Tables for
Volume H
Powder diffraction
Edited by C. J. Gilmore, J. A. Kaduk and H. Schenk

International Tables for Crystallography (2018). Vol. H, ch. 2.1, pp. 26-27

Section Film cameras

A. Kerna*

aBruker AXS, Östliche Rheinbrückenstrasse 49, Karlsruhe 76187, Germany
Correspondence e-mail: Film cameras

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Powder diffraction analysis started with the development of simple film cameras, right after von Laue formulated his basic diffraction theory and the Braggs, father and son, laid down the foundations of crystal structure analysis, in the years 1912–1914. The first and simplest cameras were developed independently by Debye & Scherrer (1916[link]) and Hull (1917[link]), using a film to detect the scattered X-rays, with the instrument geometry termed `Debye–Scherrer geometry'. The basic drawback of Debye–Scherrer cameras was their lack of resolution. Consequently, since standard X-ray tubes readily produce divergent beams, the next evolutionary step was to employ self-focusing geometries, as first proposed independently by Seemann (1919[link]) and Bohlin (1920[link]), termed `Seemann–Bohlin geometry'. In addition to significantly improved resolution, the intensity was also greatly increased by using a para-focusing arrangement using an X-ray source and specimen with finite width (line focus). Guinier (1937[link]) extended the Seemann–Bohlin geometry using an incident-beam monochromator. Although the monochromator significantly reduced the intensity, this disadvantage was overcompensated for by improved beam conditioning, leading to unparalleled resolution at that time and elimination of the Kα2 component of the radiation. This made the Guinier camera the best-performing film camera at that time and it therefore enjoyed high popularity.

The idea of using powder diffraction for phase identification of substances in pure form or in mixtures, originally suggested by Hull (1919[link]) and then formalized by Hanawalt et al. (1938[link]), attracted enormous interest, and developed into the powder diffraction method, making it a fundamental tool for material scientists. However, while classic film cameras laid down the historical foundation for the success of polycrystalline diffraction, their use was mostly limited to phase identification, semi-quantitative phase analysis and macroscopic stress measurements. Inherent difficulties included, but were not limited to, obtaining reliable intensities (because of film grain size and nonlinearity of the film response), very limited flexibility in terms of hardware extensions such as non-ambient specimen stages, and lack of diffracted-beam conditioning (e.g. the use of diffracted-beam monochromators).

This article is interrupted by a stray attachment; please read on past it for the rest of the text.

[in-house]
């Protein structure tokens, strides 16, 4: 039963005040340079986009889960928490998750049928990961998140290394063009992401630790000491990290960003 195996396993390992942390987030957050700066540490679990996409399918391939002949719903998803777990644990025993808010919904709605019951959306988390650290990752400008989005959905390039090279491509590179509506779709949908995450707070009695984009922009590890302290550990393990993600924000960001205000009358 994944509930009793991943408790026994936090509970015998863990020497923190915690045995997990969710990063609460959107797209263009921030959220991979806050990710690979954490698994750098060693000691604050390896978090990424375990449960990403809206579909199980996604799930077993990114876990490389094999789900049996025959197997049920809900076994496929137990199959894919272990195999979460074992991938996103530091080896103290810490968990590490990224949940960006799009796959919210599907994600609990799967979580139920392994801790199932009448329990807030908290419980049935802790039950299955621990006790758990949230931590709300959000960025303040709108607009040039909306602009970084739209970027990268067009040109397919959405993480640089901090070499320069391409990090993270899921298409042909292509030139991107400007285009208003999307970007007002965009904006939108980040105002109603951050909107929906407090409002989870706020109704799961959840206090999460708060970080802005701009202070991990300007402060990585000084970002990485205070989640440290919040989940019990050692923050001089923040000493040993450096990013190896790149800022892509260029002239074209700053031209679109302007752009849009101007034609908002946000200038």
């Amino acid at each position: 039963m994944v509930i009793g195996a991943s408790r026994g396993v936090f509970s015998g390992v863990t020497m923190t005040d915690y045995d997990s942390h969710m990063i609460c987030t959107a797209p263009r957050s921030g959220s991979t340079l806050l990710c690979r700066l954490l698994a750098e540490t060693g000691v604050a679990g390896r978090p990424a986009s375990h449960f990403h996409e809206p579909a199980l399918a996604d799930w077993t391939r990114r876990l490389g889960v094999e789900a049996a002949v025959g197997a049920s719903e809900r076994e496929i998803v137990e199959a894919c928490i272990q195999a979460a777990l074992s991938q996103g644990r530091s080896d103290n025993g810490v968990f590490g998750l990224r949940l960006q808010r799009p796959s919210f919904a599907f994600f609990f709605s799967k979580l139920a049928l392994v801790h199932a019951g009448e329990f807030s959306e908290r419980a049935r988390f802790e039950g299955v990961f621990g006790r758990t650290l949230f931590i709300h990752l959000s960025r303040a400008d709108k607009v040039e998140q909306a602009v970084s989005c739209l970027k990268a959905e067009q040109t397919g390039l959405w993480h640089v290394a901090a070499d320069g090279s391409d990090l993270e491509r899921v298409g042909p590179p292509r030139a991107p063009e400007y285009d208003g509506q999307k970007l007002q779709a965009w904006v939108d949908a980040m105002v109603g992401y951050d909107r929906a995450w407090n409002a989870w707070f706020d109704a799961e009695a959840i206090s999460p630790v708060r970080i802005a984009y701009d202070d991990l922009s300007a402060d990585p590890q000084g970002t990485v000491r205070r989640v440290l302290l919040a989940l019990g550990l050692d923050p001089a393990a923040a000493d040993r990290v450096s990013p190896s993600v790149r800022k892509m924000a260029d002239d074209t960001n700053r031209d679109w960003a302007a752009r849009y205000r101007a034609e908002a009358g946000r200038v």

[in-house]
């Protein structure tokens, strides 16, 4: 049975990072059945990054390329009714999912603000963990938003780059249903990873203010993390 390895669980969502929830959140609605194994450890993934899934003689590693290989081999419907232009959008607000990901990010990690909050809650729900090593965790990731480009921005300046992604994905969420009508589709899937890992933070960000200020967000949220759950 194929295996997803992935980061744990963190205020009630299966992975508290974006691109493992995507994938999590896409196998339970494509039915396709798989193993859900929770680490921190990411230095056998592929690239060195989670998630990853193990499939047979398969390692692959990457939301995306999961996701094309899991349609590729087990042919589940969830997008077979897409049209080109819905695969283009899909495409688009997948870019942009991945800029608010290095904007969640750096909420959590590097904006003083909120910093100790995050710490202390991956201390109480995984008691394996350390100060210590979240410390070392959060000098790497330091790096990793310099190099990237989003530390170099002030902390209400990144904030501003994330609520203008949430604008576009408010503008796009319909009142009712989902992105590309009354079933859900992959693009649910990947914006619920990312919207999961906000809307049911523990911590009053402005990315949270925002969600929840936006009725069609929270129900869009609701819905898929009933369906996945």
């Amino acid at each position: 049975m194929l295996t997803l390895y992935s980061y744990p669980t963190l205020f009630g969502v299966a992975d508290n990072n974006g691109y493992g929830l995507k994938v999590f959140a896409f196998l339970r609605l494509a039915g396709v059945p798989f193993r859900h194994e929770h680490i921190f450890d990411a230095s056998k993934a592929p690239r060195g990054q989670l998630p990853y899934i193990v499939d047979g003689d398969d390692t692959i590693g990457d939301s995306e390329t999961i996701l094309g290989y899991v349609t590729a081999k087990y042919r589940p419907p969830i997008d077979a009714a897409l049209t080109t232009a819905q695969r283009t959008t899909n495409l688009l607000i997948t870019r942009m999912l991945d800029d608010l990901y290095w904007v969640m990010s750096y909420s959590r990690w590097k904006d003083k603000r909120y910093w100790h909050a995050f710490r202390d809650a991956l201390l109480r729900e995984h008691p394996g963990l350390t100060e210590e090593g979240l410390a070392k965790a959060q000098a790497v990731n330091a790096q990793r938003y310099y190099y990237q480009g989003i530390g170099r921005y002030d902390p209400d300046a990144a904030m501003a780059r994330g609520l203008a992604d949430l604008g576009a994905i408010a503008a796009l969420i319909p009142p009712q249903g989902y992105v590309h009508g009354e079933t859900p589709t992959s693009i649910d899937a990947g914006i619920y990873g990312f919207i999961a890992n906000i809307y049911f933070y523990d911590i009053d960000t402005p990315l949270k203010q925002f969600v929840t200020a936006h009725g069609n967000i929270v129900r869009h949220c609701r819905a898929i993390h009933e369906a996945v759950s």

Detailed descriptions of the many camera types as well as their use are given in a large number of texts. The interested reader is specifically referred to the textbook of Klug & Alexander (1974[link]), which also contains an extensive bibliography.


Bohlin, H. (1920). Eine neue Anordnung für röntgenkristallographische Untersuchungen von Kristallpulver. Ann. Phys. 366, 421–439.Google Scholar
Debye, P. & Scherrer, P. (1916). Interference of X-rays, employing amorphous substances. Phys. Z. 17, 277–283.Google Scholar
Guinier, A. (1937). Arrangement for obtaining intense diffraction diagrams of crystalline powders with monochromatic radiation. C. R. Acad. Sci. Paris, 204, 1115–1116.Google Scholar
Hanawalt, J. D., Rinn, H. W. & Frevel, L. K. (1938). Chemical analysis by X-ray diffraction. Ind. Eng. Chem. Anal. 10, 457–512.Google Scholar
Hull, A. W. (1917). A new method of X-ray crystal analysis. Phys. Rev. 10, 661–696.Google Scholar
Hull, A. W. (1919). A new method of chemical analysis. J. Am. Chem. Soc. 41, 1168–1175.Google Scholar
Klug, H. P. & Alexander, L. E. (1974). X-ray Diffraction Procedures for Polycrystalline and Amorphous Materials, 2nd ed. New York: Wiley.Google Scholar
Seemann, H. (1919). Eine fokussierende röntgenspektroskopische Anordnung für Kristallpulver. Ann. Phys. 364, 455–464.Google Scholar

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